Tex via Unicode
unicode at unicode.org
Thu Jan 31 02:55:59 CST 2019
"italics has never been considered part of plain text and has always been considered outside of plain text. "
Time to change the definition if that is what is holding you back. As has been said before, interlinear annotation, emoji and other features of Unicode which are now considered plain text were not in the original definition. If Unicode encoded an italic mechanism it would be part of plain text, just as the many other styled spaces, dashes and other characters have become plain text despite being typographic.
"The fact that italics can be handled elsewhere very much weighs against the value of your change. Everything you want to do can be done and is being done, except when someone chooses not to do it."
I heard a recent similar argument that goes: walls have been around since medieval times and they work really well... (Except they provably don't.)
As with the many problems with walls not being effective, you choose to ignore the legitimate issues pointed out on the list with the lack of italic standardization for Chinese braille, text to voice readers, etc.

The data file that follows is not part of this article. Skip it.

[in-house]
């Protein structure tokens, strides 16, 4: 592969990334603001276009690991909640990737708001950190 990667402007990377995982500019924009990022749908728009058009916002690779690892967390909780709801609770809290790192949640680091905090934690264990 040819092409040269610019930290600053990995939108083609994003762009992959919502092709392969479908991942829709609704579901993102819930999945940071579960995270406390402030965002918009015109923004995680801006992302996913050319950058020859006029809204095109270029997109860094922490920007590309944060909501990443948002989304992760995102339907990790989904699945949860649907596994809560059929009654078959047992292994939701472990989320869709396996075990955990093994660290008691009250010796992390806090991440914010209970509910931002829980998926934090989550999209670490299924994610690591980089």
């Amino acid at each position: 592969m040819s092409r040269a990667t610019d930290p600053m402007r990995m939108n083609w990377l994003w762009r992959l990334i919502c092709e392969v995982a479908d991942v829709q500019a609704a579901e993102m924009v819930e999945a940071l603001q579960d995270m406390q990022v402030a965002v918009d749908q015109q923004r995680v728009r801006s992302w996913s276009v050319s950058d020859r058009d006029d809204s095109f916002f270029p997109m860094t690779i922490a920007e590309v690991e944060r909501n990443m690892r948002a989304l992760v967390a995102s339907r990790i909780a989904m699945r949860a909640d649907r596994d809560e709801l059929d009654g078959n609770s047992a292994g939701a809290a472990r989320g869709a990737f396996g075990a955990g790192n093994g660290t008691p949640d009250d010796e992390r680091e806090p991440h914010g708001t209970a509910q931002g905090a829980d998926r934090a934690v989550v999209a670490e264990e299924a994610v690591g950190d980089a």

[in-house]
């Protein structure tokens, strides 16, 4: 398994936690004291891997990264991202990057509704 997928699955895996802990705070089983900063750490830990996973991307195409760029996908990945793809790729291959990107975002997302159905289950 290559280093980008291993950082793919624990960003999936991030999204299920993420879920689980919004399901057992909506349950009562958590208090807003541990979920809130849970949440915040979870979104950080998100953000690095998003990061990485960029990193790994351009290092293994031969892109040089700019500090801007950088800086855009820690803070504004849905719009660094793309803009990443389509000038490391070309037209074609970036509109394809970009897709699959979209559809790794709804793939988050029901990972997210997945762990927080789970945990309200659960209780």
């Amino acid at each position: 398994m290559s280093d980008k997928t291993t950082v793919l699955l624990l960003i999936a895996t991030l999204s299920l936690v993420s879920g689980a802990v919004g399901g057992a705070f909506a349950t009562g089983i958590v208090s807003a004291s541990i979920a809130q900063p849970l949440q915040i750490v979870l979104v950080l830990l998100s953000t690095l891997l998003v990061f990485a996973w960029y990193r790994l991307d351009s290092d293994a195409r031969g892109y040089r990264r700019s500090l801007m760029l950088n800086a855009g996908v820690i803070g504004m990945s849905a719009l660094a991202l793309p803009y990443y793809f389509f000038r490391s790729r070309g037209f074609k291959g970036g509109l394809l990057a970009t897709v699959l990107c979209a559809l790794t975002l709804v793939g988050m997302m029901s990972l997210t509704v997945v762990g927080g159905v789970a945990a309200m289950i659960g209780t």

The choice of plain text isn't always voluntary. And the existing alternatives, like math italic characters, are problematic.
From: Unicode [mailto:unicode-bounces at unicode.org] On Behalf Of David Starner via Unicode
Sent: Wednesday, January 30, 2019 11:59 PM
To: Unicode Mailing List
Subject: Re: Encoding italic
On Wed, Jan 30, 2019 at 11:37 PM James Kass via Unicode
<unicode at unicode.org> wrote:
> As Tex Texin observed, differences of opinion as to where we draw the
> line between text and mark-up are somewhat ideological. If a compelling
> case for handling italics at the plain-text level can be made, then the
> fact that italics can already be handled elsewhere doesn’t matter. If a
> compelling case cannot be made, there are always alternatives.
To the extent I'd have ideology here, it's that that line is arbitrary
and needs to fit practical demands. Should we have eight-bit bytes?
I'm not sure that was the best solution, and other systems worked just
fine, but we've got a computing environment that makes anything else
unpractical. Unlike that question, italics has never been considered
part of plain text and has always been considered outside of plain
text. The fact that italics can be handled elsewhere very much weighs
against the value of your change. Everything you want to do can be
done and is being done, except when someone chooses not to do it.
Kie ekzistas vivo, ekzistas espero.
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